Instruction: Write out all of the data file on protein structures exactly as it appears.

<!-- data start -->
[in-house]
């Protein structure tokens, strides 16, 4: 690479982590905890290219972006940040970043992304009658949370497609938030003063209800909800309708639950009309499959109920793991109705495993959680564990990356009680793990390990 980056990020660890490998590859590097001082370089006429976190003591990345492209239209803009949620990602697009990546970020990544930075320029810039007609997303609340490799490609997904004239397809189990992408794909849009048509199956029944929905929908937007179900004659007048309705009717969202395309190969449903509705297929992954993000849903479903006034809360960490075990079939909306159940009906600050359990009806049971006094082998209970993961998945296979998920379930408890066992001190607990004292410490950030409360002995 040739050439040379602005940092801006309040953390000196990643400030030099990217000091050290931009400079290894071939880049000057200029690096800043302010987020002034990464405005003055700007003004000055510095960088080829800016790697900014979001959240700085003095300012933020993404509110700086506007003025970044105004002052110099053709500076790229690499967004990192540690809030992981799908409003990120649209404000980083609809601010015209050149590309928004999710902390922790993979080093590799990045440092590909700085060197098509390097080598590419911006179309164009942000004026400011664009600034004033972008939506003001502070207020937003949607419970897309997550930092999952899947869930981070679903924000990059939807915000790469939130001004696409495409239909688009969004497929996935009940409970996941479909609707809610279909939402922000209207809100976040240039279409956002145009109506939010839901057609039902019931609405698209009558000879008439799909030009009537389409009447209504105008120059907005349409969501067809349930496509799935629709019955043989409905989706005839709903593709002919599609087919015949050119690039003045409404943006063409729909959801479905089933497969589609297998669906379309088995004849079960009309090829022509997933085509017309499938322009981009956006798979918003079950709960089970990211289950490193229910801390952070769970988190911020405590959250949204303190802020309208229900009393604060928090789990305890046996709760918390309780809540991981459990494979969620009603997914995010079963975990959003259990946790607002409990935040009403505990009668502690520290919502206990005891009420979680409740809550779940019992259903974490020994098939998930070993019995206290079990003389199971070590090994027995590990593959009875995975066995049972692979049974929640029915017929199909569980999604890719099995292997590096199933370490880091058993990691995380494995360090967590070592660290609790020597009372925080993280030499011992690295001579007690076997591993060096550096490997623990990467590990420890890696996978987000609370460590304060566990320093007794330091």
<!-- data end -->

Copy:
[in-house]
């Protein structure tokens, strides 16, 4: 690479982590905890290219972006940040970043992304009658949370497609938030003063209800909800309708639950009309499959109920793991109705495993959680564990990356009680793990390990 980056990020660890490998590859590097001082370089006429976190003591990345492209239209803009949620990602697009990546970020990544930075320029810039007609997303609340490799490609997904004239397809189990992408794909849009048509199956029944929905929908937007179900004659007048309705009717969202395309190969449903509705297929992954993000849903479903006034809360960490075990079939909306159940009906600050359990009806049971006094082998209970993961998945296979998920379930408890066992001190607990004292410490950030409360002995 040739050439040379602005940092801006309040953390000196990643400030030099990217000091050290931009400079290894071939880049000057200029690096800043302010987020002034990464405005003055700007003004000055510095960088080829800016790697900014979001959240700085003095300012933020993404509110700086506007003025970044105004002052110099053709500076790229690499967004990192540690809030992981799908409003990120649209404000980083609809601010015209050149590309928004999710902390922790993979080093590799990045440092590909700085060197098509390097080598590419911006179309164009942000004026400011664009600034004033972008939506003001502070207020937003949607419970897309997550930092999952899947869930981070679903924000990059939807915000790469939130001004696409495409239909688009969004497929996935009940409970996941479909609707809610279909939402922000209207809100976040240039279409956002145009109506939010839901057609039902019931609405698209009558000879008439799909030009009537389409009447209504105008120059907005349409969501067809349930496509799935629709019955043989409905989706005839709903593709002919599609087919015949050119690039003045409404943006063409729909959801479905089933497969589609297998669906379309088995004849079960009309090829022509997933085509017309499938322009981009956006798979918003079950709960089970990211289950490193229910801390952070769970988190911020405590959250949204303190802020309208229900009393604060928090789990305890046996709760918390309780809540991981459990494979969620009603997914995010079963975990959003259990946790607002409990935040009403505990009668502690520290919502206990005891009420979680409740809550779940019992259903974490020994098939998930070993019995206290079990003389199971070590090994027995590990593959009875995975066995049972692979049974929640029915017929199909569980999604890719099995292997590096199933370490880091058993990691995380494995360090967590070592660290609790020597009372925080993280030499011992690295001579007690076997591993060096550096490997623990990467590990420890890696996978987000609370460590304060566990320093007794330091």